I believe agreements are the currency of safe and healthy relationships.* The Agreements for Radical Inclusion provide possible agreements for interaction that I find are useful to maintain emotional safety for everyone in a brave space, whether online or in the real world. This is one of the ways that we can choose intention and attention to guide the community experience rather than gather people in a room/space and hope for the best.
These suggested agreements are based on my research, experience, and five years of practicing radical inclusion with The Impropriety Society™. An all volunteer, sex positive community was the perfect crucible for wrestling with how radical inclusion could work, as well as how it fails if there are participants unwilling to be accountable for their personal behavior and the ways they can cause hurt and harm. I learned that having agreements makes violation of the shared commitment impersonal, so that when someone violates an agreement the violation that can be addressed rather than qualities of the person.
Sovereignty: Know Ourselves & Our Boundaries
To be sovereign over one’s self is to be free of the control or coercion of others – to truly direct one’s own body and life. We respect our own sovereignty and the sovereignty of others. We respect self awareness and determination. We do not try to fix, save, advise, or correct others. We value collaboration, cooperation, interdependence, and mutual aid.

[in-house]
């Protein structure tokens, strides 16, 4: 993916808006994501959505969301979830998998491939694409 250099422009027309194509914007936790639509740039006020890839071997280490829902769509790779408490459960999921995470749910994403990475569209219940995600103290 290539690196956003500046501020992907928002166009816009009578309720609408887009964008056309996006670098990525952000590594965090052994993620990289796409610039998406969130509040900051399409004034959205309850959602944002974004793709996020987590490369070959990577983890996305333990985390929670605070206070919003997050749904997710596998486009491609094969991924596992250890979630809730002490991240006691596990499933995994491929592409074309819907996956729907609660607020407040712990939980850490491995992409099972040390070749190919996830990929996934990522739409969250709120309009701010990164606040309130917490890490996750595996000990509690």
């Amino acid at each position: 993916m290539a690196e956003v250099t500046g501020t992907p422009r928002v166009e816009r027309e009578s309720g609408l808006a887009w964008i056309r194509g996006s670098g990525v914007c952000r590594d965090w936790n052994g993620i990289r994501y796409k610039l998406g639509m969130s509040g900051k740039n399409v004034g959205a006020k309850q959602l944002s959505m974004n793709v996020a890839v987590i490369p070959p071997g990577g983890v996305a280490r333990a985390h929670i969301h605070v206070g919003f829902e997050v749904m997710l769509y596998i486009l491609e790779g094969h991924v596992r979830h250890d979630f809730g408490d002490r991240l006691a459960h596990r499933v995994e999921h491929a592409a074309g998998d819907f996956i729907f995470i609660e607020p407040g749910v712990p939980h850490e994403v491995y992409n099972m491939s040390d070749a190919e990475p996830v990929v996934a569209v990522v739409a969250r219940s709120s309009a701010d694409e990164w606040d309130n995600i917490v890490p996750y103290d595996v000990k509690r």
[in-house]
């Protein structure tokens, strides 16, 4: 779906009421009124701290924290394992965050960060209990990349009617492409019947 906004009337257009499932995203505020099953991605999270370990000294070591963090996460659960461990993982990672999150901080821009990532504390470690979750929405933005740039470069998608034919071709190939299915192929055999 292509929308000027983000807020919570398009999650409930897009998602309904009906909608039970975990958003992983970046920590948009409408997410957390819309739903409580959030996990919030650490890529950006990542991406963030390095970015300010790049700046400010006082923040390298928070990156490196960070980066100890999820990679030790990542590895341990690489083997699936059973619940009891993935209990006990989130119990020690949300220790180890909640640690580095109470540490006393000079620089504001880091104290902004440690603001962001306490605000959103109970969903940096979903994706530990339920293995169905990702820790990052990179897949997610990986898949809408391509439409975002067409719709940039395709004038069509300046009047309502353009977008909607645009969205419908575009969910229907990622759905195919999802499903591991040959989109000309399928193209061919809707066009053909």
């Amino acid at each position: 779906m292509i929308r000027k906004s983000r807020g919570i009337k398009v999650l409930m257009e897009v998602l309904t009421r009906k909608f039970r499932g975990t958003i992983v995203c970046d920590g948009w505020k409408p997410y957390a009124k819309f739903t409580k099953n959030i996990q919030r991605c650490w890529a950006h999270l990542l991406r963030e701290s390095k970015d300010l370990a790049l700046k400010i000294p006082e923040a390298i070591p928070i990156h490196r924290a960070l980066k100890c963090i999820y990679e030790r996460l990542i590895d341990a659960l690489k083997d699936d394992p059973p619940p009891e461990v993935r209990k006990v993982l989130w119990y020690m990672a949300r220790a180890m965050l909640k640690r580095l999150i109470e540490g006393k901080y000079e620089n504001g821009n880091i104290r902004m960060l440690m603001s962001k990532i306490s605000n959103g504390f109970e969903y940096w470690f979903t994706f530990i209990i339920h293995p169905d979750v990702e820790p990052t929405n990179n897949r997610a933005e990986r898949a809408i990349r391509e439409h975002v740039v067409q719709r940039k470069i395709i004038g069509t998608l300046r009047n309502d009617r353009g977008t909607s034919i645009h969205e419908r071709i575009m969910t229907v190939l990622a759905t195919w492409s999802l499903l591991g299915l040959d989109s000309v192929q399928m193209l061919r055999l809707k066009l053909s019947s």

Confidentiality & Consent Culture: Ask for What We Need/Desire & Give What We are Able**
In respect for one another’s sovereignty we practice consent. Consent includes practicing confidentiality. We do not share private communications with those outside of the conversation. We do not share what is seen, heard, and experienced inside the shared space with those outside of the space in detail that identify the participants involved.
We understand that navigating shared space means acknowledging our needs/desires and negotiating getting them met. We ask for what we need/desire and we do not expect others to fulfill our request. We accept no as an answer. And we give what we are able. We know and express our boundaries for engagement with others. We do not give what we do not want to give or more than we are resourced to give.
Diversity: Respect for the Complexity of Self & Others
We recognize, acknowledge, affirm, accept, and even celebrate diversity, both within ourselves and in others. We honor intersectionality. We acknowledge that humans are complex beings with layers of identity, experience, and belief that may be difficult to understand, paradoxical, and/or contradictory. We do not create an “other” by dehumanizing others or treating others as if they are one-dimensional.
Radical Acceptance: Accept Ourselves & Others with All of Our/Their Gifts, Abilities & Differences
We accept all of who we are – everything about our human bodies, brains, hearts, and souls. We accept where we come from; what we look like; how we work and play; the ways we name and feel our identity; our abilities, gifts, and talents; our illnesses, disabilities, brain differences, and addictions; and how we cope with the hardness of life. We accept all of the ways we do relationship, our kinks and fetishes, our gender expression or lack thereof, and our love for whomever or whatever brings us alive. We accept our failures, our regrets, and the pieces of ourselves we’d rather forget. We accept that we are capable of causing harm and as part of that acceptance we are willing to make amends.